Something that I’ve noticed (and that Dwayne also mentions), is the rise of using ICTs as a reward for students. I don’t think I actually like the idea of this (and I’m probably on the outs with this!), but bear with me….
Most of the times that I’ve witnessed students using ICTs as a “reward” is with SEP (Special Education Program) students. I’ve seen teachers give a student an iPad during parade to keep them occupied and out of trouble. Although this is a good idea in theory, it then leads to other students in the class seeing this and feeling left out. Most of the schools I’ve worked at only have a class set of iPads in the library or a couple in the SEP, so there isn’t a lot of opportunities for all students to experience this reward.
I think it ultimately all comes down to the resources available- if a class has a wide range of ICTs (not just iPads) then rewarding students with individual play with an ICT can be very useful… as long as it isn’t just a way to keep the student distracted or a type of busywork.
I found that the blog post written by Sanna also applied to me, as I usually find myself watching videos online in my free time (usually interviews with my favourite actors or humorous videos) but I also use YouTube as a resource for assignments. For one assignment in particular, I used a song written about the Three Little Pigs (https://www.youtube.com/watch?v=mWjUSHimgAA) as background audio in a video I made. In fact, I have a whole playlist on my YouTube account dedicated to any teaching related videos I find during my searches.
What is it?
I chose to look deeper into innovation 108. It is a practice innovation type and the settings learning theme. The description in the Google spreadsheet mentions that students use digital cameras to take photos of different words around the school (for example, signs, posters etc.) This is linking literacy work while integrating ICT’s, as students are able to link the usage of words outside of the classroom.
How might it be used?
I also found a website (http://www.wacona.com/digicam/digicam.html) wherein teachers from a primary school share their ideas of how they incorporate digital cameras in their class. I especially enjoyed the idea of requiring the students to demonstrate proper knowledge of working and handling the camera before getting a “photographer’s pass”, since there is always the possibility of students misusing expensive equipment without proper direction. I think that, personally, I would not allow very young students (Prep or Year 1) too much free rein with the cameras, as they may accidently drop or break the camera, even after instructions. My professional experience is taking place in a Year 2 class, so I would like to integrate some of the ideas into my class.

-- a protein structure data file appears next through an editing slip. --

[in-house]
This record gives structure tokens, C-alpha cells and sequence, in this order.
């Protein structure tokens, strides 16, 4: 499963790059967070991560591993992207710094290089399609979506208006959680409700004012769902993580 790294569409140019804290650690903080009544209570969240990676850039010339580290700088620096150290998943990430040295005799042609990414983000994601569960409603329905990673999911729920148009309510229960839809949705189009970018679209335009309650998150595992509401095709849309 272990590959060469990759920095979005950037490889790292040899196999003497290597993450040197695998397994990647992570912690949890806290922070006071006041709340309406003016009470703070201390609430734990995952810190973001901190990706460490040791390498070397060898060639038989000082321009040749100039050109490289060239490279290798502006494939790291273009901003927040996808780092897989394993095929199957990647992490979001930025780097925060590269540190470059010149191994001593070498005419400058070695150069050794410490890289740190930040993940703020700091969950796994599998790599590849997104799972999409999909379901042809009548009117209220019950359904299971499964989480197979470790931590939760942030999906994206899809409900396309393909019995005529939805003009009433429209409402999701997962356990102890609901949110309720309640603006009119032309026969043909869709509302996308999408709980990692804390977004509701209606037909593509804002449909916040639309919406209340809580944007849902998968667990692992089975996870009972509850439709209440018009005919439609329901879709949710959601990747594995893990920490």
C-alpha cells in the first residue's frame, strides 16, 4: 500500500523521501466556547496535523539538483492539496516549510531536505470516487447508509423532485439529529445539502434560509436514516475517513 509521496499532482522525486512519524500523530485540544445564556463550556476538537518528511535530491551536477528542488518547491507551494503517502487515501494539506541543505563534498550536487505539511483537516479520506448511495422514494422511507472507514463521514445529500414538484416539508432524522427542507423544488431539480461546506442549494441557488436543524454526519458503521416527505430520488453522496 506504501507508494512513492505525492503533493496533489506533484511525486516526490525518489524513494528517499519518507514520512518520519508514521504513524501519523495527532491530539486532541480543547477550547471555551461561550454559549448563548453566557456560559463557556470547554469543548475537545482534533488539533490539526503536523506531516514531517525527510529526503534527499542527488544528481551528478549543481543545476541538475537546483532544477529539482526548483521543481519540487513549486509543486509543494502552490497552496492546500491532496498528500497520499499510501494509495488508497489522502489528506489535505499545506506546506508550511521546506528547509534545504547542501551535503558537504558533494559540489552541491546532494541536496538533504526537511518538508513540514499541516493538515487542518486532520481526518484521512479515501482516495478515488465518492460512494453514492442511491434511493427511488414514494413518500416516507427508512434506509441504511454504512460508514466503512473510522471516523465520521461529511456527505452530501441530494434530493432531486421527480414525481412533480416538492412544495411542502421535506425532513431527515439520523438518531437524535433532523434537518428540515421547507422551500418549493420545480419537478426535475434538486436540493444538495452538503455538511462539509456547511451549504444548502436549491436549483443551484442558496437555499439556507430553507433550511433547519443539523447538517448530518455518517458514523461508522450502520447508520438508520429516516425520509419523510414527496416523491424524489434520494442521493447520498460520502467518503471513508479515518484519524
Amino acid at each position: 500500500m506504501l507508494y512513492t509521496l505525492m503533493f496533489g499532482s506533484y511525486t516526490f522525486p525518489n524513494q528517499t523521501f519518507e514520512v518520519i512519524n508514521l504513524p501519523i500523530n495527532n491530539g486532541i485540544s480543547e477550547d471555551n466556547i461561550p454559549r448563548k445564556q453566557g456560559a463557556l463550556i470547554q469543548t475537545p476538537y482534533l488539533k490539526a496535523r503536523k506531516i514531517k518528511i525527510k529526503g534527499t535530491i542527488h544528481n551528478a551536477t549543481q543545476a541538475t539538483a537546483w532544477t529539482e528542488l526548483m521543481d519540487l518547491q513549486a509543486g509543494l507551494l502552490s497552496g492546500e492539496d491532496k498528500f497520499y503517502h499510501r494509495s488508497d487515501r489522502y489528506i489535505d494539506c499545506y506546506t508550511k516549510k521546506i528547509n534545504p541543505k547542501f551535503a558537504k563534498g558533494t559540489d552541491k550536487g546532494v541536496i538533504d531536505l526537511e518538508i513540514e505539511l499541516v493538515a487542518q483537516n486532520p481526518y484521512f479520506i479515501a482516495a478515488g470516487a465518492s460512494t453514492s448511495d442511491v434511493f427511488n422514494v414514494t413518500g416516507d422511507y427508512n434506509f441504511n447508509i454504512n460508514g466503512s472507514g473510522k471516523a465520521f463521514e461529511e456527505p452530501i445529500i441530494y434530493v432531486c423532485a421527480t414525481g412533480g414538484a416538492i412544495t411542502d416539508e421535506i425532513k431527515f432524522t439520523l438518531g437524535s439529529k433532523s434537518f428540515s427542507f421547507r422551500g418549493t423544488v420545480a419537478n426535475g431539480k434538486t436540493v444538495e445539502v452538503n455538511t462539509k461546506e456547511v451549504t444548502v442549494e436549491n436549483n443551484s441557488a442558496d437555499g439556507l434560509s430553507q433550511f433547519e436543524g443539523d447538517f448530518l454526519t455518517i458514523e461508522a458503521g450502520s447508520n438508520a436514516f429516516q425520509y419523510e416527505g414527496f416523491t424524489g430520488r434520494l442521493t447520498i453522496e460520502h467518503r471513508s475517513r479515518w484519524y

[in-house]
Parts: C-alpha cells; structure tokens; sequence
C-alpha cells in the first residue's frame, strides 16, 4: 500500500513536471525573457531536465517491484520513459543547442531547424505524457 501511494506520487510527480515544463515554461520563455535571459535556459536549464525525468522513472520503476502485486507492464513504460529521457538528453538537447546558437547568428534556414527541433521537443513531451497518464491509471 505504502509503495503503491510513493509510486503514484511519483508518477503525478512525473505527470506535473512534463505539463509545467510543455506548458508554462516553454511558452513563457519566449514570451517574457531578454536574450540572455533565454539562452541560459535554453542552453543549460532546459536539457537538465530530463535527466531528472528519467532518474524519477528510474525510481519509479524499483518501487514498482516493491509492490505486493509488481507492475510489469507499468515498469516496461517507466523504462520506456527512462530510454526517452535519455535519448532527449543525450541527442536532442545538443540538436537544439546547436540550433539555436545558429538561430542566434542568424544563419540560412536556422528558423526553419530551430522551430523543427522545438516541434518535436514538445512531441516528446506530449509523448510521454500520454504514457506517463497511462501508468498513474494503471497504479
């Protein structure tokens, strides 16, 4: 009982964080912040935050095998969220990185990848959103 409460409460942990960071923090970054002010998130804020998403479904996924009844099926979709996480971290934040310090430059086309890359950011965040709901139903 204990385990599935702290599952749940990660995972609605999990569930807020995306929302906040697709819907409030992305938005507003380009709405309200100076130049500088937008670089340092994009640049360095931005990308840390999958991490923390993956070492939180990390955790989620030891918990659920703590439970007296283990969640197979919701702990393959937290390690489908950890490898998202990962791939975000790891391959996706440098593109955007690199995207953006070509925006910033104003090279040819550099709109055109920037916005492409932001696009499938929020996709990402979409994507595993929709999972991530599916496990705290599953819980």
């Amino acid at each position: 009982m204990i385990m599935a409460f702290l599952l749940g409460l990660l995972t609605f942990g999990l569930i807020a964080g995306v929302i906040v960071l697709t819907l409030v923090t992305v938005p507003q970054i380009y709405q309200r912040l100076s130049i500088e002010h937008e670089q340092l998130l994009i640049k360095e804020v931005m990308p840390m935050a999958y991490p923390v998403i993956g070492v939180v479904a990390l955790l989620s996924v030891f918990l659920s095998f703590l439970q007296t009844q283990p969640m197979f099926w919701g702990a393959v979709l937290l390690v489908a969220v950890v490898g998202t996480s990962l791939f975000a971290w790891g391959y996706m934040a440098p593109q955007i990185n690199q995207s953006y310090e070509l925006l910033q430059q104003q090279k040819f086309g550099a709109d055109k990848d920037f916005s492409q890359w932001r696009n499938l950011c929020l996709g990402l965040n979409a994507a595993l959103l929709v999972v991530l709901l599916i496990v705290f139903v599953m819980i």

Why it helps student learning
By allowing students the opportunity to lead their own learning (they could use the photos of words around the school as a story) it lets students explore creatively and work with each other. I think it also helps that this could allow students to get outside of the classroom (with supervision) instead of sitting in their desks all day.
There have definitely been some courses where the ICTs used were vital to the learning, however, this semester I am also taking two Mathematics-based courses, one of which uses MyMathLab Global. This site is completely different to any other course I’ve done in terms of delivery. Each week, I have to complete practice questions and then quizzes to gain Mastery Points. Usually in my courses, I simply view the lectures and readings and then write an essay or something similar. I absolutely enjoy the variation (it makes it feel like a video game!).